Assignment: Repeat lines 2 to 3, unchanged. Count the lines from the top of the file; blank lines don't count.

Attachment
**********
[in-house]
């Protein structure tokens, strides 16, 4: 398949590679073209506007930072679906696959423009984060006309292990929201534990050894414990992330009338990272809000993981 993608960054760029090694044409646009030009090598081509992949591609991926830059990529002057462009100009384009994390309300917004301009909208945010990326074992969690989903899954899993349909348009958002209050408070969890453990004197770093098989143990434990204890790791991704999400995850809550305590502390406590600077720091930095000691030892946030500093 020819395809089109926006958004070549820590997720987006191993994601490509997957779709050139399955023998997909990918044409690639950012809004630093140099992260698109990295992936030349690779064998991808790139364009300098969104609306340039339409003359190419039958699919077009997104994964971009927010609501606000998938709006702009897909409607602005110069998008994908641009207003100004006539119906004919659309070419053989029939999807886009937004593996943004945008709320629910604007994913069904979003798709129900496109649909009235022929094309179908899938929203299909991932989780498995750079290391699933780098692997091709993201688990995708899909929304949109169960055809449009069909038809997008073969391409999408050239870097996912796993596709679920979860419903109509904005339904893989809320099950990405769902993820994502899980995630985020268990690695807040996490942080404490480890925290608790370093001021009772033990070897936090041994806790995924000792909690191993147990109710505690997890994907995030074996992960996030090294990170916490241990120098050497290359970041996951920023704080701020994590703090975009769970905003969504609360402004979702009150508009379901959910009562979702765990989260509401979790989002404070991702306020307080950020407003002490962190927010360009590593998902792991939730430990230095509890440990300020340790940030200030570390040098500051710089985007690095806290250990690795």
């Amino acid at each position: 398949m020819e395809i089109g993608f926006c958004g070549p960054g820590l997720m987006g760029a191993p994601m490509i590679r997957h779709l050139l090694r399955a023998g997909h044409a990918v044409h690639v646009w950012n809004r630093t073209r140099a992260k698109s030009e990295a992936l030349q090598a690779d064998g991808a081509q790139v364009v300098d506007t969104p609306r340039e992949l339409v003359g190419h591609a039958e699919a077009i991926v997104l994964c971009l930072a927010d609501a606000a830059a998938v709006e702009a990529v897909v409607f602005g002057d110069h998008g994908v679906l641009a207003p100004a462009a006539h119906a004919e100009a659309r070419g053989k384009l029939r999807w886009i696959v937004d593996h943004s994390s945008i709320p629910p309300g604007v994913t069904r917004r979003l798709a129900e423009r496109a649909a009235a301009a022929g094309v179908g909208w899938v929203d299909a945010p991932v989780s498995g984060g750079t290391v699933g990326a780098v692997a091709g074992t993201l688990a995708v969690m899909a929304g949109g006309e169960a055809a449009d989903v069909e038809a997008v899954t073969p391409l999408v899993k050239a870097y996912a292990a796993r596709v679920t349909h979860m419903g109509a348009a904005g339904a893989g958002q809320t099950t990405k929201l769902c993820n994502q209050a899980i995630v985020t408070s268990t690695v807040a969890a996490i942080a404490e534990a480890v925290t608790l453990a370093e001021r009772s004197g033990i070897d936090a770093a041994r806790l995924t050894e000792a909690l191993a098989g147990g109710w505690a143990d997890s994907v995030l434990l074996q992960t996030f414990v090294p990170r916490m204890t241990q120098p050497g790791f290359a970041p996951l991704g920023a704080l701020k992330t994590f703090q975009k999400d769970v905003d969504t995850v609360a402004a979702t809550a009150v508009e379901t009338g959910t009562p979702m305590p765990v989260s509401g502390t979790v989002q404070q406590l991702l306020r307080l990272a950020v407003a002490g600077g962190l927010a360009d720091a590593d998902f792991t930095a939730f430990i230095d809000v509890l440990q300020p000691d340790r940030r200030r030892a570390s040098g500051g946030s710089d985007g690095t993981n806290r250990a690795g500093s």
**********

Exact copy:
């Protein structure tokens, strides 16, 4: 398949590679073209506007930072679906696959423009984060006309292990929201534990050894414990992330009338990272809000993981 993608960054760029090694044409646009030009090598081509992949591609991926830059990529002057462009100009384009994390309300917004301009909208945010990326074992969690989903899954899993349909348009958002209050408070969890453990004197770093098989143990434990204890790791991704999400995850809550305590502390406590600077720091930095000691030892946030500093 020819395809089109926006958004070549820590997720987006191993994601490509997957779709050139399955023998997909990918044409690639950012809004630093140099992260698109990295992936030349690779064998991808790139364009300098969104609306340039339409003359190419039958699919077009997104994964971009927010609501606000998938709006702009897909409607602005110069998008994908641009207003100004006539119906004919659309070419053989029939999807886009937004593996943004945008709320629910604007994913069904979003798709129900496109649909009235022929094309179908899938929203299909991932989780498995750079290391699933780098692997091709993201688990995708899909929304949109169960055809449009069909038809997008073969391409999408050239870097996912796993596709679920979860419903109509904005339904893989809320099950990405769902993820994502899980995630985020268990690695807040996490942080404490480890925290608790370093001021009772033990070897936090041994806790995924000792909690191993147990109710505690997890994907995030074996992960996030090294990170916490241990120098050497290359970041996951920023704080701020994590703090975009769970905003969504609360402004979702009150508009379901959910009562979702765990989260509401979790989002404070991702306020307080950020407003002490962190927010360009590593998902792991939730430990230095509890440990300020340790940030200030570390040098500051710089985007690095806290250990690795």
């Amino acid at each position: 398949m020819e395809i089109g993608f926006c958004g070549p960054g820590l997720m987006g760029a191993p994601m490509i590679r997957h779709l050139l090694r399955a023998g997909h044409a990918v044409h690639v646009w950012n809004r630093t073209r140099a992260k698109s030009e990295a992936l030349q090598a690779d064998g991808a081509q790139v364009v300098d506007t969104p609306r340039e992949l339409v003359g190419h591609a039958e699919a077009i991926v997104l994964c971009l930072a927010d609501a606000a830059a998938v709006e702009a990529v897909v409607f602005g002057d110069h998008g994908v679906l641009a207003p100004a462009a006539h119906a004919e100009a659309r070419g053989k384009l029939r999807w886009i696959v937004d593996h943004s994390s945008i709320p629910p309300g604007v994913t069904r917004r979003l798709a129900e423009r496109a649909a009235a301009a022929g094309v179908g909208w899938v929203d299909a945010p991932v989780s498995g984060g750079t290391v699933g990326a780098v692997a091709g074992t993201l688990a995708v969690m899909a929304g949109g006309e169960a055809a449009d989903v069909e038809a997008v899954t073969p391409l999408v899993k050239a870097y996912a292990a796993r596709v679920t349909h979860m419903g109509a348009a904005g339904a893989g958002q809320t099950t990405k929201l769902c993820n994502q209050a899980i995630v985020t408070s268990t690695v807040a969890a996490i942080a404490e534990a480890v925290t608790l453990a370093e001021r009772s004197g033990i070897d936090a770093a041994r806790l995924t050894e000792a909690l191993a098989g147990g109710w505690a143990d997890s994907v995030l434990l074996q992960t996030f414990v090294p990170r916490m204890t241990q120098p050497g790791f290359a970041p996951l991704g920023a704080l701020k992330t994590f703090q975009k999400d769970v905003d969504t995850v609360a402004a979702t809550a009150v508009e379901t009338g959910t009562p979702m305590p765990v989260s509401g502390t979790v989002q404070q406590l991702l306020r307080l990272a950020v407003a002490g600077g962190l927010a360009d720091a590593d998902f792991t930095a939730f430990i230095d809000v509890l440990q300020p000691d340790r940030r200030r030892a570390s040098g500051g946030s710089d985007g690095t993981n806290r250990a690795g500093s």